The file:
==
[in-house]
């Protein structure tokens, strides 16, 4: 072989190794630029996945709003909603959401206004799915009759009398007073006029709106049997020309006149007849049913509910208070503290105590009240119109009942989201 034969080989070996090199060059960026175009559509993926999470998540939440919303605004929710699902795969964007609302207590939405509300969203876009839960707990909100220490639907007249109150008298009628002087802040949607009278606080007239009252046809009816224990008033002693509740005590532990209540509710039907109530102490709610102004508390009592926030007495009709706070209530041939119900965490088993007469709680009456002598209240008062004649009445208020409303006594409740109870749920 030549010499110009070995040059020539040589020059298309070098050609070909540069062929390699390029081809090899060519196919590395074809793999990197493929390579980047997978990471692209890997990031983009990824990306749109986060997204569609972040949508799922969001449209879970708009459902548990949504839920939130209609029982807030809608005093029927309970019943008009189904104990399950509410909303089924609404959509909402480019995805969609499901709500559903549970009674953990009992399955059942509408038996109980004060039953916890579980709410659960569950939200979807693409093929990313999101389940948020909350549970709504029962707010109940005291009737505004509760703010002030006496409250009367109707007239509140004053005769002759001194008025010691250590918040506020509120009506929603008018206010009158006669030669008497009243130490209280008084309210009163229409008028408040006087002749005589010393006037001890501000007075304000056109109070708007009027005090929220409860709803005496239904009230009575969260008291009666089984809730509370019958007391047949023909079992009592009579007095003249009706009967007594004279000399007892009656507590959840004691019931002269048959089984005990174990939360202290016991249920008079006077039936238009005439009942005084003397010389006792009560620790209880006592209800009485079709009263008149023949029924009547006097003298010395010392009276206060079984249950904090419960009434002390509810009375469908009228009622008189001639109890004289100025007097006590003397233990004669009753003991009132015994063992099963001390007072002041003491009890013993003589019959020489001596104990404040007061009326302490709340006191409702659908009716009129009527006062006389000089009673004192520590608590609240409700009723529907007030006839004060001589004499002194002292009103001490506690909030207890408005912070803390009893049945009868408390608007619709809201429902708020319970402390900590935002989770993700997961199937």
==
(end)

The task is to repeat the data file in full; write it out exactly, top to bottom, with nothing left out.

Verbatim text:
[in-house]
């Protein structure tokens, strides 16, 4: 072989190794630029996945709003909603959401206004799915009759009398007073006029709106049997020309006149007849049913509910208070503290105590009240119109009942989201 034969080989070996090199060059960026175009559509993926999470998540939440919303605004929710699902795969964007609302207590939405509300969203876009839960707990909100220490639907007249109150008298009628002087802040949607009278606080007239009252046809009816224990008033002693509740005590532990209540509710039907109530102490709610102004508390009592926030007495009709706070209530041939119900965490088993007469709680009456002598209240008062004649009445208020409303006594409740109870749920 030549010499110009070995040059020539040589020059298309070098050609070909540069062929390699390029081809090899060519196919590395074809793999990197493929390579980047997978990471692209890997990031983009990824990306749109986060997204569609972040949508799922969001449209879970708009459902548990949504839920939130209609029982807030809608005093029927309970019943008009189904104990399950509410909303089924609404959509909402480019995805969609499901709500559903549970009674953990009992399955059942509408038996109980004060039953916890579980709410659960569950939200979807693409093929990313999101389940948020909350549970709504029962707010109940005291009737505004509760703010002030006496409250009367109707007239509140004053005769002759001194008025010691250590918040506020509120009506929603008018206010009158006669030669008497009243130490209280008084309210009163229409008028408040006087002749005589010393006037001890501000007075304000056109109070708007009027005090929220409860709803005496239904009230009575969260008291009666089984809730509370019958007391047949023909079992009592009579007095003249009706009967007594004279000399007892009656507590959840004691019931002269048959089984005990174990939360202290016991249920008079006077039936238009005439009942005084003397010389006792009560620790209880006592209800009485079709009263008149023949029924009547006097003298010395010392009276206060079984249950904090419960009434002390509810009375469908009228009622008189001639109890004289100025007097006590003397233990004669009753003991009132015994063992099963001390007072002041003491009890013993003589019959020489001596104990404040007061009326302490709340006191409702659908009716009129009527006062006389000089009673004192520590608590609240409700009723529907007030006839004060001589004499002194002292009103001490506690909030207890408005912070803390009893049945009868408390608007619709809201429902708020319970402390900590935002989770993700997961199937």